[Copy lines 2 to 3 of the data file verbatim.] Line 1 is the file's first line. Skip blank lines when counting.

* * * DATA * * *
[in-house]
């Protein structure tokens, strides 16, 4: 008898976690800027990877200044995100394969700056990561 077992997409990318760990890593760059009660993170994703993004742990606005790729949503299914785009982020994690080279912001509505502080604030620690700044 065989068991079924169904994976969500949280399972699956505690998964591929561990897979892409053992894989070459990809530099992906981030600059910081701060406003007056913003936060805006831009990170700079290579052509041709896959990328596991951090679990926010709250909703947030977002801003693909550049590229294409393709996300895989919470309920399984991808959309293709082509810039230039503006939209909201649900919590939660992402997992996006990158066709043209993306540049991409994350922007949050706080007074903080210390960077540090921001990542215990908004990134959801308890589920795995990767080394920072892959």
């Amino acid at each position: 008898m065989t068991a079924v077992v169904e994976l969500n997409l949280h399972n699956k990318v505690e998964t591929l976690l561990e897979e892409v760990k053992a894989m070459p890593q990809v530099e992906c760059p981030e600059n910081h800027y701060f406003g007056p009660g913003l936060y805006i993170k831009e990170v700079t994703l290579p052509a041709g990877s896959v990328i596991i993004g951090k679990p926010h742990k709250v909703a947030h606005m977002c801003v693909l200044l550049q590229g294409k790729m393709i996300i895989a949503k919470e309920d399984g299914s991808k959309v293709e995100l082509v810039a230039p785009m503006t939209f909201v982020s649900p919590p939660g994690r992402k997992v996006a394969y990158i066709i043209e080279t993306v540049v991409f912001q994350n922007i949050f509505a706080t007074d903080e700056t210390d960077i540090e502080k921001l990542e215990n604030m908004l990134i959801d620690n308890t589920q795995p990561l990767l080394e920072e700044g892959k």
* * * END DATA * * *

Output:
């Protein structure tokens, strides 16, 4: 008898976690800027990877200044995100394969700056990561 077992997409990318760990890593760059009660993170994703993004742990606005790729949503299914785009982020994690080279912001509505502080604030620690700044 065989068991079924169904994976969500949280399972699956505690998964591929561990897979892409053992894989070459990809530099992906981030600059910081701060406003007056913003936060805006831009990170700079290579052509041709896959990328596991951090679990926010709250909703947030977002801003693909550049590229294409393709996300895989919470309920399984991808959309293709082509810039230039503006939209909201649900919590939660992402997992996006990158066709043209993306540049991409994350922007949050706080007074903080210390960077540090921001990542215990908004990134959801308890589920795995990767080394920072892959």
């Amino acid at each position: 008898m065989t068991a079924v077992v169904e994976l969500n997409l949280h399972n699956k990318v505690e998964t591929l976690l561990e897979e892409v760990k053992a894989m070459p890593q990809v530099e992906c760059p981030e600059n910081h800027y701060f406003g007056p009660g913003l936060y805006i993170k831009e990170v700079t994703l290579p052509a041709g990877s896959v990328i596991i993004g951090k679990p926010h742990k709250v909703a947030h606005m977002c801003v693909l200044l550049q590229g294409k790729m393709i996300i895989a949503k919470e309920d399984g299914s991808k959309v293709e995100l082509v810039a230039p785009m503006t939209f909201v982020s649900p919590p939660g994690r992402k997992v996006a394969y990158i066709i043209e080279t993306v540049v991409f912001q994350n922007i949050f509505a706080t007074d903080e700056t210390d960077i540090e502080k921001l990542e215990n604030m908004l990134i959801d620690n308890t589920q795995p990561l990767l080394e920072e700044g892959k």